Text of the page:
I read what Linus wrote and I think the most important paragraph is the
This "deficiency" in the Alpha design was not that consequential to anyone
but a very small number of people, and still allowed the Alpha to be the
world's fastest microprocessor for (if I remember correctly) eight years in
a row according to the Guinness Book of Records.
As to the little vs big endian issues, the worst part was in reading
undefined data across the network. What do I mean by "undefined data"?
o The union statement in "C"
o The equivalence statement in FORTRAN
o The Linkage section in Cobol
All statements that allow you to write the same data looking at it in
different ways. If you write out a "block" of Integers into a file, there
is no way that a system reading that file some time later could tell if
those integers were written by a little endian system or a big endian
system, so the Integers would be read incorrectly.
NFS made it worse....much worse, but it was bad before NFS.
On Thu, Feb 4, 2021 at 5:37 PM John Stoffel <john(a)stoffel.org> wrote:
>>>> "Jon" == Jon \"maddog\" Hall
> Yes, but I don't properly recall if the
Itanium design was started
> before AMD64 came or as a reaction to the AMD64. Haven't done any
> research for the real timelines.
Jon> Two single-line searches found that the Itanium was launched in
Jon> 2001 and the AMD x64 was launched in 2003.
Been neck deep in SFLT tape restore wrangling today. Whee!!!
> It's a shame the Alpha architecture
didn't make it, even though it did
> have some bad design decisions inside it's ISA and internal
> architecture. It was still a pretty nice and clean 64-bit design. As
> I recall, it's mostly the memory ordering around byte accesses that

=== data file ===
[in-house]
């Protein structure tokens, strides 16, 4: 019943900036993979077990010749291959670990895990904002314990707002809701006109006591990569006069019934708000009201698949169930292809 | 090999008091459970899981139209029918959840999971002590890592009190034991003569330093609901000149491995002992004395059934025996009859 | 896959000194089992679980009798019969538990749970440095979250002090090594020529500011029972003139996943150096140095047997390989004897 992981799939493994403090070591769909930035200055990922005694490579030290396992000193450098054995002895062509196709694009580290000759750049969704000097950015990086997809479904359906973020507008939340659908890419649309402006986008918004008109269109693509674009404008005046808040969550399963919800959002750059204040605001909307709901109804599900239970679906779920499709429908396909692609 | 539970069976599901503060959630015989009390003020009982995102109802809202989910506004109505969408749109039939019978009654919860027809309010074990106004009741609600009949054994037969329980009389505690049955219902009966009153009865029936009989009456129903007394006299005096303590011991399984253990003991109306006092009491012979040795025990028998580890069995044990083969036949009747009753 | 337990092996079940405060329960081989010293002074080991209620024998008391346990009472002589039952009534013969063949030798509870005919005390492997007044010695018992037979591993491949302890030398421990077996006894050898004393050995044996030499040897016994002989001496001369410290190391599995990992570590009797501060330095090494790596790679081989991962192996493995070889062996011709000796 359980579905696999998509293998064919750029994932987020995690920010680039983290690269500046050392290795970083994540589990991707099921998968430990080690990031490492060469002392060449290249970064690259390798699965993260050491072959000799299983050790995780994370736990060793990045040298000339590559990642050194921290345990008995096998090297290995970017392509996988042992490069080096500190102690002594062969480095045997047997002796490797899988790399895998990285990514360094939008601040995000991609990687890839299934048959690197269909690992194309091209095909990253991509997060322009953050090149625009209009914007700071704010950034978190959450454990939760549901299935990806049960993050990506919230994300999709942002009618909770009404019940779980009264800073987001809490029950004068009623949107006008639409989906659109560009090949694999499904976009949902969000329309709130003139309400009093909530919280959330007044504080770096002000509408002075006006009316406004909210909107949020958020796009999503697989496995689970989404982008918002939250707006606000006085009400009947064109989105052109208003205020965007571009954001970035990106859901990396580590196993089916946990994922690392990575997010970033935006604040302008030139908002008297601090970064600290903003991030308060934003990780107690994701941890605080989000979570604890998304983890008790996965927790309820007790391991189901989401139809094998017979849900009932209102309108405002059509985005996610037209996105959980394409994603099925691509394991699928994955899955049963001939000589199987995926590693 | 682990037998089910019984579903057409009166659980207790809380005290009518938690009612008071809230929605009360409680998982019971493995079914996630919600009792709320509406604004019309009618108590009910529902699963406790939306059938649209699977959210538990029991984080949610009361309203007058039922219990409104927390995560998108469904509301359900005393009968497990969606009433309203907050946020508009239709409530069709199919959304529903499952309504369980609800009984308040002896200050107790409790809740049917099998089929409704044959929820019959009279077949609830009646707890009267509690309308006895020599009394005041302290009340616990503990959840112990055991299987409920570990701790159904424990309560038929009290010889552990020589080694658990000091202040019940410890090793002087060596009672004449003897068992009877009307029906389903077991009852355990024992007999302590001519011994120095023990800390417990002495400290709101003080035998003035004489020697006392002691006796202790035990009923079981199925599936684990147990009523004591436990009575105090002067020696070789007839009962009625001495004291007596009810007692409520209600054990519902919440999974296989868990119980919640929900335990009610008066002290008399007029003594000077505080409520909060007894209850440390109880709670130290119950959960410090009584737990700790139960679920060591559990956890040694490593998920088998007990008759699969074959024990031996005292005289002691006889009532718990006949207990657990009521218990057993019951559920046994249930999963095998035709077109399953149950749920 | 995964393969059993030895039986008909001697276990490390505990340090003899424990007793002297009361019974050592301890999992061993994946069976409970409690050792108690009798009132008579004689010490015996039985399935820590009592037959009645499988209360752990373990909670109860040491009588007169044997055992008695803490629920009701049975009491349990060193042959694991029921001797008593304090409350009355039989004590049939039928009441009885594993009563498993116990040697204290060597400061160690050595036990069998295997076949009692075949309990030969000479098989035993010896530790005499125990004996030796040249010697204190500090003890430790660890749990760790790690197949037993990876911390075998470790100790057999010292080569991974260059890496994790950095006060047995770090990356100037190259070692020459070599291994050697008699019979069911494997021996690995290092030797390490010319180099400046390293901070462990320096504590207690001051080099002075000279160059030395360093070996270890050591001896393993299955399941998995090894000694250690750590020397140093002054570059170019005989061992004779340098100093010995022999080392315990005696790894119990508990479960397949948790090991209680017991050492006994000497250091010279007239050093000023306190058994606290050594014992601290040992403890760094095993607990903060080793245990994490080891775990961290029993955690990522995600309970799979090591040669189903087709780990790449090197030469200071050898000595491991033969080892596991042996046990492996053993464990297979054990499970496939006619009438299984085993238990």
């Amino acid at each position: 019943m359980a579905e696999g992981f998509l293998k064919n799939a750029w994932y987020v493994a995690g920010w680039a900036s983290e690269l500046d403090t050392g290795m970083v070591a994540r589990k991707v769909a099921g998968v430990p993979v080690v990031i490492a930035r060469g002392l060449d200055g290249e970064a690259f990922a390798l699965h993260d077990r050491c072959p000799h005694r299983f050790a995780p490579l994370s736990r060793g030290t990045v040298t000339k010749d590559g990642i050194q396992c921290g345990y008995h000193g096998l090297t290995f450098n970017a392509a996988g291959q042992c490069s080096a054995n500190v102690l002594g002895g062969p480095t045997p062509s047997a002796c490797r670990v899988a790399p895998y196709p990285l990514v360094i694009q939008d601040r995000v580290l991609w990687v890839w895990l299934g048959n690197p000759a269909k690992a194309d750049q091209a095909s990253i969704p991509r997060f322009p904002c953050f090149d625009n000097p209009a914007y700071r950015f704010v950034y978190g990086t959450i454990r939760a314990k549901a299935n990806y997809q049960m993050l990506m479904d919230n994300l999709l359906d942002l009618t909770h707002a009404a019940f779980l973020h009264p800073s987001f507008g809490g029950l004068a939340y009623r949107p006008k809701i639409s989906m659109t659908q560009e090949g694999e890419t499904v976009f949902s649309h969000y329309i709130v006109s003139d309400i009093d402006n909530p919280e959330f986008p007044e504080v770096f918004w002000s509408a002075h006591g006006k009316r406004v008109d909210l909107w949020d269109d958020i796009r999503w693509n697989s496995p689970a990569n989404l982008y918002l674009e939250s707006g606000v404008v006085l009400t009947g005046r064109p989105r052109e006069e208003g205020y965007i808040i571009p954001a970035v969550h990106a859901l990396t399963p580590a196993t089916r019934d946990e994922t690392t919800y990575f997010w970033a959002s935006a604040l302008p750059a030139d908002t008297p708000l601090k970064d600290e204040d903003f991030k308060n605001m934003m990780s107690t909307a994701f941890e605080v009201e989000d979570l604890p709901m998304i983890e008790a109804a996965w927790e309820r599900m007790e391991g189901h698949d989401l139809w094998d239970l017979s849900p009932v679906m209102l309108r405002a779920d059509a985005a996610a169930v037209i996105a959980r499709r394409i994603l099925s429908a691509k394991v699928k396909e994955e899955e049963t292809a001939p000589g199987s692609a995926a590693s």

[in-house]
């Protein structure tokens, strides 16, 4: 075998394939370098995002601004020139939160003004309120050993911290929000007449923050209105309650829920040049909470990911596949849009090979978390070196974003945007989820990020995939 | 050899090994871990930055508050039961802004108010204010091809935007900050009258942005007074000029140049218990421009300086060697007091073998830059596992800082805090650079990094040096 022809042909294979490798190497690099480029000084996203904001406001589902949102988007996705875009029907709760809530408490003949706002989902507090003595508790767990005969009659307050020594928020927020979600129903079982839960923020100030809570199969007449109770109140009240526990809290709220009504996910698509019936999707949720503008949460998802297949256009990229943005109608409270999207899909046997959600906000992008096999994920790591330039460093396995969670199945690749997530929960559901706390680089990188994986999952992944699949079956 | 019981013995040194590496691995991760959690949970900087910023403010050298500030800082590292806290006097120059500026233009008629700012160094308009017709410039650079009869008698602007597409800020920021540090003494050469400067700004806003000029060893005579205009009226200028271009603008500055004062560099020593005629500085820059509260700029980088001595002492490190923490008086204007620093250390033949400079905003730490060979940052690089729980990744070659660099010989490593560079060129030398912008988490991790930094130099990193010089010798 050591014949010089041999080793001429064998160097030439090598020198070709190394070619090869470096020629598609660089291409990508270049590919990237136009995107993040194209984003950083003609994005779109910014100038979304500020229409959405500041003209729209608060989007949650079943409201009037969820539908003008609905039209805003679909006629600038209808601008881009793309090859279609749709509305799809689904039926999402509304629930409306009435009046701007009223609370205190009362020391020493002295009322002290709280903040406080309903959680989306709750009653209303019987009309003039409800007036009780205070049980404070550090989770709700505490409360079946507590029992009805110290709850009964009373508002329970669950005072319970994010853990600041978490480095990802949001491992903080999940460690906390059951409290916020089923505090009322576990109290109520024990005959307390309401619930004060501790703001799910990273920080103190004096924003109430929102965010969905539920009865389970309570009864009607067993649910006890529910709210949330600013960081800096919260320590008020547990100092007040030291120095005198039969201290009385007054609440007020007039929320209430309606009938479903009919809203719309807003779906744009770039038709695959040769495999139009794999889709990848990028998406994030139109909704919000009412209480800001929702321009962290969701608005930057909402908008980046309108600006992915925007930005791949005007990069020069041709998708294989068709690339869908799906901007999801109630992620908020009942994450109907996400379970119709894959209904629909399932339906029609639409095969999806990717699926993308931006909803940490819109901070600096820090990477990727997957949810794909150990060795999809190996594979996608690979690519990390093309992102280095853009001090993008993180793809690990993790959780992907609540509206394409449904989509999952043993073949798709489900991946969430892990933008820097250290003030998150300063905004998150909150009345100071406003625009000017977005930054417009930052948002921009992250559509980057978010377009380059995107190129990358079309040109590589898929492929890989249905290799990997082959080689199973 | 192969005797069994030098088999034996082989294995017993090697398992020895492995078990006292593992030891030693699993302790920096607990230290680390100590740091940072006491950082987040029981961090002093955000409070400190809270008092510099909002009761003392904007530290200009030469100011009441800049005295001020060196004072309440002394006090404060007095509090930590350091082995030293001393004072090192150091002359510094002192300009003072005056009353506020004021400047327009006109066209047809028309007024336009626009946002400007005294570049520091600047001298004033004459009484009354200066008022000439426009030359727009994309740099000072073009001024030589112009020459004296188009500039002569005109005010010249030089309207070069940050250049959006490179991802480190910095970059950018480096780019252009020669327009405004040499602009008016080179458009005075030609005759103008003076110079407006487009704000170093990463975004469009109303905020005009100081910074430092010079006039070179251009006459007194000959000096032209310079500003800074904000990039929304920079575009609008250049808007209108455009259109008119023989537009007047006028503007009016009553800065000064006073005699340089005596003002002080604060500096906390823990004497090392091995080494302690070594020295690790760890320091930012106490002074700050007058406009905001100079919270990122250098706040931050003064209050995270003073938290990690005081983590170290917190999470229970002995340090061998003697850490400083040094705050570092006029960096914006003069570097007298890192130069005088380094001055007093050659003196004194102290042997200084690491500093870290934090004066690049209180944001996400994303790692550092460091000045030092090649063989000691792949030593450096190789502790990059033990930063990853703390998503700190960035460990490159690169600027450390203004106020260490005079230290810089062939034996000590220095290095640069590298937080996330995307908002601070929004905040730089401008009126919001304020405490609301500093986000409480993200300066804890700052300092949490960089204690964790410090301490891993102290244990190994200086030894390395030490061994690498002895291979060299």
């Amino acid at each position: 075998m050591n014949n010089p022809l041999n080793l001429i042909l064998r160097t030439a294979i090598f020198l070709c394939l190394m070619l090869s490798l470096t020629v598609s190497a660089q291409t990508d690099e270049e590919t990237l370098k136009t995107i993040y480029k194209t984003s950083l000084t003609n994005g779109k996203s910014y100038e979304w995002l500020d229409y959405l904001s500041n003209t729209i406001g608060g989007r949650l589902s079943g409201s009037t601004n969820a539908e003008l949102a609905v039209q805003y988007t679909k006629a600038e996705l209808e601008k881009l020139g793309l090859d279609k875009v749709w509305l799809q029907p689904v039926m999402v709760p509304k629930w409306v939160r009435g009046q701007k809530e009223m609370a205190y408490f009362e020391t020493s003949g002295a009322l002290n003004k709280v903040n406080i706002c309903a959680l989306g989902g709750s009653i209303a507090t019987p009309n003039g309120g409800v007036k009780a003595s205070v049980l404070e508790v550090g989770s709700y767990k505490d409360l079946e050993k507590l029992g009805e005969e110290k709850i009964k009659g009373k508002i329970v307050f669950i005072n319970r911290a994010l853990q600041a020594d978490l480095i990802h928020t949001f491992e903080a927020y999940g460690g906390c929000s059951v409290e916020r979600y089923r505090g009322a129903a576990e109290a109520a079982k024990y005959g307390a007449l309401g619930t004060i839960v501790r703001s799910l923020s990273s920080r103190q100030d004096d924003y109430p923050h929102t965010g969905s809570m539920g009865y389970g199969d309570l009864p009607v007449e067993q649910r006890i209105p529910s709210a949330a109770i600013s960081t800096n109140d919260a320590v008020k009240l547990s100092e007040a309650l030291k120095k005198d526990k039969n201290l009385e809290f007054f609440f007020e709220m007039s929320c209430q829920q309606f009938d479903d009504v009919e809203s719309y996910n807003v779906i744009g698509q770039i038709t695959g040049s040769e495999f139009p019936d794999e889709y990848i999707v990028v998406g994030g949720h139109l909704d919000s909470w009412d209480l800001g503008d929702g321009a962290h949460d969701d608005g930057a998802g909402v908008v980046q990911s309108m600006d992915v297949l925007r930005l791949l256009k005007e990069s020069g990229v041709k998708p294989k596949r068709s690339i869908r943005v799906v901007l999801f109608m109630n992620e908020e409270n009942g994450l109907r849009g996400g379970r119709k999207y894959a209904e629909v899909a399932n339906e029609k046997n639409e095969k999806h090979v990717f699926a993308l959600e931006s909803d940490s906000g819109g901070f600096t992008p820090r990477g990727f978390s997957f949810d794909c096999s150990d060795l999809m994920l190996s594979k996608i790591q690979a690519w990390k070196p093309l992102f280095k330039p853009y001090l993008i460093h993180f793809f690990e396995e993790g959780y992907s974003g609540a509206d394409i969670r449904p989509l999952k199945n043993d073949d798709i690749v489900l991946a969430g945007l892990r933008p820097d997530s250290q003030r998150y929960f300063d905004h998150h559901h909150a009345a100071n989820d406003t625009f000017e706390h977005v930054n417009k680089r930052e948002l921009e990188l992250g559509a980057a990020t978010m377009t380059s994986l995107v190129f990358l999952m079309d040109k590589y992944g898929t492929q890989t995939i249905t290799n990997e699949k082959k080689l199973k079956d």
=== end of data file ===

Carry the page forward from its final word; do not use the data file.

> are the problem.
Jon> This is the first I have heard of these bad decisions. Would you
care to elaborate?
It's in regards to memory ordering. See this LKML post by Linus on
the topic. This is what I'm talking about mostly.
Jon> The memory ordering around byte accesses might have been because
Jon> the Alpha was designed to be both little endian and big endian.
Jon> So were the MIPS chips. While many vendors supported only big
Jon> endian (Motorola, SPARC, etc.) DEC had been supporting little
Jon> endian in their PDP-11s, VAX, MIPS and Alphas for data
Jon> compatibility. DEC supported little endian because it was
Jon> cheaper electronically to have the data held in that fashion.
Very much could be that is the reason. I don't know.
Jon> Sun made much fun of DEC for years having Unix systems that were
Jon> little endian instead of big endian like "real workstations". I
Jon> kept asking them about these "Intel things" which were little
Jon> endian too. Sun sneered at me and told me that "Intel chips
Jon> were not used in real computers".....that is until they ported
Jon> Solaris to Intel and tried to mix them into their network. Then
Jon> I took real glee in asking them how they had data compatibility
Jon> across NFS between SPARC and Intel.
Gah, all the problems with writing socket code and having to do
translations from Network Byte Ordering to Host Byte Ordering.
hton[ls]() and the inverse.
Jon> As I said, you are the first to mention to me these bad
Jon> decisions. I am curious to know what they are.
It's in terms of memory ordering on access. See the above link.